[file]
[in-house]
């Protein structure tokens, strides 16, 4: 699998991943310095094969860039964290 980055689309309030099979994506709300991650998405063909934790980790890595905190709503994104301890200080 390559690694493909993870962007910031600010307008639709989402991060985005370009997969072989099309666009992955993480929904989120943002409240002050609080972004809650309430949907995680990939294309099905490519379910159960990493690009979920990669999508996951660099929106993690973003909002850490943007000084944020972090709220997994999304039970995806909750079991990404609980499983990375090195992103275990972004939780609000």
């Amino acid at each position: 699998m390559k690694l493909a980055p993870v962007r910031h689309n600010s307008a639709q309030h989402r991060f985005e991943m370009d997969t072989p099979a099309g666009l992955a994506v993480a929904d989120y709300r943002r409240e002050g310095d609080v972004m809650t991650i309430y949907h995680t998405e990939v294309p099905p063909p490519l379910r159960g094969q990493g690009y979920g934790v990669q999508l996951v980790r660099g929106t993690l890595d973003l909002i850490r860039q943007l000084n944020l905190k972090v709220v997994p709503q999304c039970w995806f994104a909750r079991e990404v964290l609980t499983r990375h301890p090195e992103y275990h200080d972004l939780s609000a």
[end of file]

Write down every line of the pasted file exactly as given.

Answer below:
[in-house]
């Protein structure tokens, strides 16, 4: 699998991943310095094969860039964290 980055689309309030099979994506709300991650998405063909934790980790890595905190709503994104301890200080 390559690694493909993870962007910031600010307008639709989402991060985005370009997969072989099309666009992955993480929904989120943002409240002050609080972004809650309430949907995680990939294309099905490519379910159960990493690009979920990669999508996951660099929106993690973003909002850490943007000084944020972090709220997994999304039970995806909750079991990404609980499983990375090195992103275990972004939780609000």
């Amino acid at each position: 699998m390559k690694l493909a980055p993870v962007r910031h689309n600010s307008a639709q309030h989402r991060f985005e991943m370009d997969t072989p099979a099309g666009l992955a994506v993480a929904d989120y709300r943002r409240e002050g310095d609080v972004m809650t991650i309430y949907h995680t998405e990939v294309p099905p063909p490519l379910r159960g094969q990493g690009y979920g934790v990669q999508l996951v980790r660099g929106t993690l890595d973003l909002i850490r860039q943007l000084n944020l905190k972090v709220v997994p709503q999304c039970w995806f994104a909750r079991e990404v964290l609980t499983r990375h301890p090195e992103y275990h200080d972004l939780s609000a």